Written by: Nermin Đuzić, M.Sc. in Genetics, Content Specialist
Peer-reviewed by: Edin Hamzić, Ph.D. in Genetics, Chief Science Officer
In our previous article, we provided a short general introduction to the PRS and how it works. To calculate a PR score for a particular condition or disease, we must sum up individual risk estimates for all SNPs being associated with a given trait across your genome. But wait, how do we know what variants we should consider for any condition?
The answer lies in Genome-Wide Association Studies (GWAS) that serve as a reference. GWAS studies include millions of people from all over the world belonging to a specific ethnicity or population whose variants are tested for association with a given trait .
What is GWAS and why is it important for PRS?
In simple terms, GWAS studies use samples from many different people to identify and report genetic variants that are associated with the onset of a certain condition (also known as cases) compared to those individuals who lack them (also called controls). In other words, these studies identify and report on how alleles for genetic variants that are associated with a given disorder discriminate between affected and not affected individuals.
In this way, GWAS data provides information on which genetic variants (SNPs) we should pay attention to assess genetic risk for a condition of interest. By identifying these SNPs we can determine the underlying mechanisms that cause the trait and may even help us predict how much of the trait is caused by genetics and how much is caused by environmental factors. This clarifies how these alleles differ and are more common in people with particular traits and disorders. In that way, we know which variants we should look for in DNA samples submitted by our users.
What does everything have to do with PRS? In the context of the infinitesimal model (or polygenic model), we look for genetic variants, in this case SNPs, that have been found to explain the genetic variation of a given trait. This is generally done by GWAS. PRS model analyzes the effect size of each allele as obtained from GWAS and used to evaluate the SNP risk scores which are later summed for the final risk score value. It’s important to note that the greater the effect size, the greater the weight given to the variant. Seems like too much information? Let’s explain the procedure in more detail below!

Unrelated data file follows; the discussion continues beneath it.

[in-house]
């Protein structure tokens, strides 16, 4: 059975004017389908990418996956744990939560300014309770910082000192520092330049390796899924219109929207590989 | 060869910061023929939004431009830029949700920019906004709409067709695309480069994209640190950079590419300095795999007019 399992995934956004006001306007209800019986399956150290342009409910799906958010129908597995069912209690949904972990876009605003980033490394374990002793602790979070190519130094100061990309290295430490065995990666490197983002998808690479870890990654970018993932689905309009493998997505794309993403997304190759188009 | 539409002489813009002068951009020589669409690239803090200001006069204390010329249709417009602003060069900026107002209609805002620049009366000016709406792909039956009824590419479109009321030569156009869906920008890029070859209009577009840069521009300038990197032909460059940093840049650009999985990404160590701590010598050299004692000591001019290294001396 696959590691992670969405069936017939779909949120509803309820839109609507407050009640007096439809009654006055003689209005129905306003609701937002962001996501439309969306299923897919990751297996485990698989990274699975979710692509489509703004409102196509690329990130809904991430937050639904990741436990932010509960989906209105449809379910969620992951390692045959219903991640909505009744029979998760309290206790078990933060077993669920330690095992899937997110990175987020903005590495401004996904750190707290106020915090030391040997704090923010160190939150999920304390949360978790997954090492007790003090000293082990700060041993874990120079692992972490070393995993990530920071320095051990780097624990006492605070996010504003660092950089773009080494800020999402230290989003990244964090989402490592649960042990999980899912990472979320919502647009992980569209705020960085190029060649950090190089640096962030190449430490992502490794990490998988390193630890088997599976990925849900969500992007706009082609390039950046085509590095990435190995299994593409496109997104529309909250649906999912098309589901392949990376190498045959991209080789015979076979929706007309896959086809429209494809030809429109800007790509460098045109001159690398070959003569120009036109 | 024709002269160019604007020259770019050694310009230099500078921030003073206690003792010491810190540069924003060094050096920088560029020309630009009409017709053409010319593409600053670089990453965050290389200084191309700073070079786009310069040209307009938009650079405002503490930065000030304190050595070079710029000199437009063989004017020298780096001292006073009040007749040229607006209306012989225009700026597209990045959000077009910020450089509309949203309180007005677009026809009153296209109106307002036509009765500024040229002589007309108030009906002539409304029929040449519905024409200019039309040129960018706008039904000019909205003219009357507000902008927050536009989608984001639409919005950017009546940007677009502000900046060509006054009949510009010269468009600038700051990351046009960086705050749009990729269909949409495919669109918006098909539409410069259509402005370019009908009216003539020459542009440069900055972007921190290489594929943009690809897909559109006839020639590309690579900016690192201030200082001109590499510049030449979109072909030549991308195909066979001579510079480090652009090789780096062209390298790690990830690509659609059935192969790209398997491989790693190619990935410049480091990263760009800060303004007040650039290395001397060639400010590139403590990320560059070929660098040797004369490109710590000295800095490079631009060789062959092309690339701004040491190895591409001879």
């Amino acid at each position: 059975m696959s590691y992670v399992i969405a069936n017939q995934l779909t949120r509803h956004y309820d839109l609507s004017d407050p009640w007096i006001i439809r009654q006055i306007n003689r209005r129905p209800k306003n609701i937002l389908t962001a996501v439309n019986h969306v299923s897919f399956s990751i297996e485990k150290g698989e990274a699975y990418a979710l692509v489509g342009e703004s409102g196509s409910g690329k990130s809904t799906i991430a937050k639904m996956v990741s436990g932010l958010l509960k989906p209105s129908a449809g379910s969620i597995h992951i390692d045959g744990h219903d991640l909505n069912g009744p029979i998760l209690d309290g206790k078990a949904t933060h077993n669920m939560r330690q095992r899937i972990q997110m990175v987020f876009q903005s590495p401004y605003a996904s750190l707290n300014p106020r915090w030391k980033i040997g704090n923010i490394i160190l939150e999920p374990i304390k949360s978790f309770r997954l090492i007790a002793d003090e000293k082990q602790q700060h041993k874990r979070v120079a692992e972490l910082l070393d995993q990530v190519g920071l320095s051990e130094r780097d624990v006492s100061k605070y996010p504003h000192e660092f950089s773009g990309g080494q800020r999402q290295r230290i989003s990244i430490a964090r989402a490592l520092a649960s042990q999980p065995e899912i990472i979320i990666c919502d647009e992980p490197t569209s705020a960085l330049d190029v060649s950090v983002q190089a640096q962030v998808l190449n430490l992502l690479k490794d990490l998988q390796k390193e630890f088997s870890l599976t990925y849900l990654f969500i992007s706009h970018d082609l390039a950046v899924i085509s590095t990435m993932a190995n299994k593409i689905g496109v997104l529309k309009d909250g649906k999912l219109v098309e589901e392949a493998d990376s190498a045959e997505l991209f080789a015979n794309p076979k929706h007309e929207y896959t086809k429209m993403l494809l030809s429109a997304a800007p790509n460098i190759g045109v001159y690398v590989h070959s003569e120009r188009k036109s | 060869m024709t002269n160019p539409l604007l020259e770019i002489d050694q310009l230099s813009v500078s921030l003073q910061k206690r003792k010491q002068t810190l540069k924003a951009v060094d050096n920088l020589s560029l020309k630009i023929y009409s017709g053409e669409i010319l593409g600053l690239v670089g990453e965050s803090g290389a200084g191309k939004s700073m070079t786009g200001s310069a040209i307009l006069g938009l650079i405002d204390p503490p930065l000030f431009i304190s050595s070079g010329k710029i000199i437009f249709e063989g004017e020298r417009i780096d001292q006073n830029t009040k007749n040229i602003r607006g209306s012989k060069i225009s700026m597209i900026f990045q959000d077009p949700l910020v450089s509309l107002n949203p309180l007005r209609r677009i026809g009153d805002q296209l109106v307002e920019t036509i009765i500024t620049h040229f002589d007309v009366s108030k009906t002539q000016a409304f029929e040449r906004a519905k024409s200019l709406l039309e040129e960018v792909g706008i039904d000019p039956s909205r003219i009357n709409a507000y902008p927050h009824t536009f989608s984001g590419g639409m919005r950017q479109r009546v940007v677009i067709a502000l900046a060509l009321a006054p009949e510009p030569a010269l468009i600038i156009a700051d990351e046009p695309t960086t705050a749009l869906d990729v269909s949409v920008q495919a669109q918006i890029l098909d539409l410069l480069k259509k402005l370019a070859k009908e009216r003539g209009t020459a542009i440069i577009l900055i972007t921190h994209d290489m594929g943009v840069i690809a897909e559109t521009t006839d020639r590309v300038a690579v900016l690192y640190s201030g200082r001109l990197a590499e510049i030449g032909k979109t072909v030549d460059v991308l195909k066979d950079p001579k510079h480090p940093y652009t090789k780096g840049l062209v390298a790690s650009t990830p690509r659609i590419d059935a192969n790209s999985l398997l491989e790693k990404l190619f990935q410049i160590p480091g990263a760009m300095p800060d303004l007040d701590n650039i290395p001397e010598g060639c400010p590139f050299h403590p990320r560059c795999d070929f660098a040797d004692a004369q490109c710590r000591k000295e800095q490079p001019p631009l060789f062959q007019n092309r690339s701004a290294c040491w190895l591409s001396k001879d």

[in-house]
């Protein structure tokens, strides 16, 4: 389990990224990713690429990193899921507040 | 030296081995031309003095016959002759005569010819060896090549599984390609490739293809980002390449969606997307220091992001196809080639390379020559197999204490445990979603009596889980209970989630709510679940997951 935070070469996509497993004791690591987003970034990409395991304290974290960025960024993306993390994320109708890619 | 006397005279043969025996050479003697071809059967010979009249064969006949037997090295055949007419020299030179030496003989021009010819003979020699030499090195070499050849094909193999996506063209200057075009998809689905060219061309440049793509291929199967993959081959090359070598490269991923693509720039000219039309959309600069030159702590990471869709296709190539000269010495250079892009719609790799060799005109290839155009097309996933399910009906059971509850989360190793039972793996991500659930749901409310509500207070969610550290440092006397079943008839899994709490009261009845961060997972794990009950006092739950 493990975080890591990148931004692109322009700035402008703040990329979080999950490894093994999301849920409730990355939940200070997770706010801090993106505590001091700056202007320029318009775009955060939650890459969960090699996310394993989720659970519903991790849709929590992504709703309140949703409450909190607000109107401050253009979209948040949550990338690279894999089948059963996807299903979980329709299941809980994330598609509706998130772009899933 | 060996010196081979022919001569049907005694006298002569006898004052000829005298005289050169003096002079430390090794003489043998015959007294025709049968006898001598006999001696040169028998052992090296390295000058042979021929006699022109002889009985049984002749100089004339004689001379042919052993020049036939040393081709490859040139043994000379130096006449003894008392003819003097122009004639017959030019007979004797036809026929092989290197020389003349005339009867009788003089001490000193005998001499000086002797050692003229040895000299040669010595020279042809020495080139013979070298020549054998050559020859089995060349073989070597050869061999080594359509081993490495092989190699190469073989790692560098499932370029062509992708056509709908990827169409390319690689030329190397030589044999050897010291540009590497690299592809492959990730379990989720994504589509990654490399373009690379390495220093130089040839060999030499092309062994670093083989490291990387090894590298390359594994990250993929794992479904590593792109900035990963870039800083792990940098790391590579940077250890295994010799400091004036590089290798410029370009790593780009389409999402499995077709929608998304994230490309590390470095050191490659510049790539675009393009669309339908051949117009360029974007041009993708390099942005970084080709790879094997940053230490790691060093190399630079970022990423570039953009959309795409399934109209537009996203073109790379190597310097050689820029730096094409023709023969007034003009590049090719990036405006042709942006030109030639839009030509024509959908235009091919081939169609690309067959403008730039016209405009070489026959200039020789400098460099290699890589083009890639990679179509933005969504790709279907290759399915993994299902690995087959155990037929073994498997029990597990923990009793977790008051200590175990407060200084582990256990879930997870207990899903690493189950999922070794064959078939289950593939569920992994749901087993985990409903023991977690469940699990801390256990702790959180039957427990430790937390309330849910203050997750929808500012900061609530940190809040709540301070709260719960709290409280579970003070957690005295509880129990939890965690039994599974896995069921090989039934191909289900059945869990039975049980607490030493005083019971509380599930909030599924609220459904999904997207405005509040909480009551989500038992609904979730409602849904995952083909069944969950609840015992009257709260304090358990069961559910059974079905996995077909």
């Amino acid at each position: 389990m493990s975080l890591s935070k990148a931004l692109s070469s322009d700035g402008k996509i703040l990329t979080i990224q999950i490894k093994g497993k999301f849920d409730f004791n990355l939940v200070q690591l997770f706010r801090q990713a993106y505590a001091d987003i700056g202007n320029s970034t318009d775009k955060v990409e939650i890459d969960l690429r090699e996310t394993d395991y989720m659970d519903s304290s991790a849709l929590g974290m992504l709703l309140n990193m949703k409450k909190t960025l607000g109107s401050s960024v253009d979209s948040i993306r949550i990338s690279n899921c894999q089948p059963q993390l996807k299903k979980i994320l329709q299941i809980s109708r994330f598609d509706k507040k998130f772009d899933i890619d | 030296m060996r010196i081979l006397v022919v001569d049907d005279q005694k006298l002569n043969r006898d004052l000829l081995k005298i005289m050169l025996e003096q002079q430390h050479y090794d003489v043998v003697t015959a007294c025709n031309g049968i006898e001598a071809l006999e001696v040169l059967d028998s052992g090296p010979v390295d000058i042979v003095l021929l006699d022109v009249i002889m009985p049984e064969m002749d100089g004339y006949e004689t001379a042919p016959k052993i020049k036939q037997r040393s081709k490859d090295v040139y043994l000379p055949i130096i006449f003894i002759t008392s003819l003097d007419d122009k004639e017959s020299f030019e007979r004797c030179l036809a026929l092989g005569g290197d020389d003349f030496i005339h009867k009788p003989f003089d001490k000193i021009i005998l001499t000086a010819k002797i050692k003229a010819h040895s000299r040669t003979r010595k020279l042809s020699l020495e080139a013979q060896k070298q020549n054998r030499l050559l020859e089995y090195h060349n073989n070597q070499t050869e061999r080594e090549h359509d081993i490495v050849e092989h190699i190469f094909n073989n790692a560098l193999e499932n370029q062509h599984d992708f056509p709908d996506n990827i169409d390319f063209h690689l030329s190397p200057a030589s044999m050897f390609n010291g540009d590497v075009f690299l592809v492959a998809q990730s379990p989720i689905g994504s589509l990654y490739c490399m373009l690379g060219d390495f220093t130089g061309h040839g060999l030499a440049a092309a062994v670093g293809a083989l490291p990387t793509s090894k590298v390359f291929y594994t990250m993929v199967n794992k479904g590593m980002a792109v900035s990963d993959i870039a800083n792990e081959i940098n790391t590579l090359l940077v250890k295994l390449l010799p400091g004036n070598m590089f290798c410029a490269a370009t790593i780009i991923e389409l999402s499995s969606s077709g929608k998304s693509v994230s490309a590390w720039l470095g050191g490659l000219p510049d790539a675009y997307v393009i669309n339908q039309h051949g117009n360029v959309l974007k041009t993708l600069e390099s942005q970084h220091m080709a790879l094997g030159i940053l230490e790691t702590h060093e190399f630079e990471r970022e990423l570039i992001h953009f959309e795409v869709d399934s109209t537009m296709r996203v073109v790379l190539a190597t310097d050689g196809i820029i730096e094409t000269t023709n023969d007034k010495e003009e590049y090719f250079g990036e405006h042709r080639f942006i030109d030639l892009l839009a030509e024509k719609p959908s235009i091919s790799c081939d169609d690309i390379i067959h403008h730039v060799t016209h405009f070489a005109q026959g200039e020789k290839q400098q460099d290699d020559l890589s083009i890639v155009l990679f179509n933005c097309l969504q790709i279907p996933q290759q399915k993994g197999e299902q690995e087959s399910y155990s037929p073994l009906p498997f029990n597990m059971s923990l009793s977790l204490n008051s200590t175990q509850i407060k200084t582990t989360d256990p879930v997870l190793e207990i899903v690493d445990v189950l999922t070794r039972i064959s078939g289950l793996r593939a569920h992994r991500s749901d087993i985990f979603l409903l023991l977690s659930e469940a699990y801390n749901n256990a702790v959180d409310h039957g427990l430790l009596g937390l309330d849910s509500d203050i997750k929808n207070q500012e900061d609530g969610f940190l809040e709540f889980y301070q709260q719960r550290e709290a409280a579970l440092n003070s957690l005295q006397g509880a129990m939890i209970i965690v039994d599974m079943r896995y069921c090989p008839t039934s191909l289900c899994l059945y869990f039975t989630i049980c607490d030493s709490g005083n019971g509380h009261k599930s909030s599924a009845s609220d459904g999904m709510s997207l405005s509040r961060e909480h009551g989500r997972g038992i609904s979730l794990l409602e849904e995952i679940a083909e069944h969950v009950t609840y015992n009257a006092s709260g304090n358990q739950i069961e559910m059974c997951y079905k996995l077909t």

How does it work?
To provide a basic and stepwise explanation of how GWAS works, we should start with explaining basics of genetics and single nucleotide polymorphisms (SNPs). The person’s genetic makeup is called genome and in this case we look at the genetic material located in the nucleus of the cell, where it is split into 23 pairs of chromosomes. Our DNA is composed of extremely long chains of connected subunits called nucleotides, that come in either of four forms: adenine (A), guanine (G), cytosine (C), and thymine (T).
As far as the sequence of nucleotides goes, humans share 99.5% of their genetic information . It means that, for example, at a particular place majority of people have a nucleotide A, while remaining have nucleotide T at the same spot. These forms are called variants. Since this location in human DNA can have multiple forms, it is called single nucleotide polymorphism (SNP). Therefore, the similarity of 99.5 % of 0.5% difference between two individuals does not refer to genes, but base pairs.
SNPs are the key point in understanding the genetic causes of human traits and conditions. Certain traits like aptitude for music or languages are environmental, while traits like eye-color are extremely heritable. Where SNPs help us is to determine and understand to what extent certain traits are due to genetics, or what biological mechanisms may be affecting this trait. To do this, we have to carry out association analysis.
Let’s suppose we want to find genetic association with body mass index (BMI), or to find which SNPs (genetic variants) contribute to a person's BMI, such as genes that may increase or decrease metabolic activity of our body.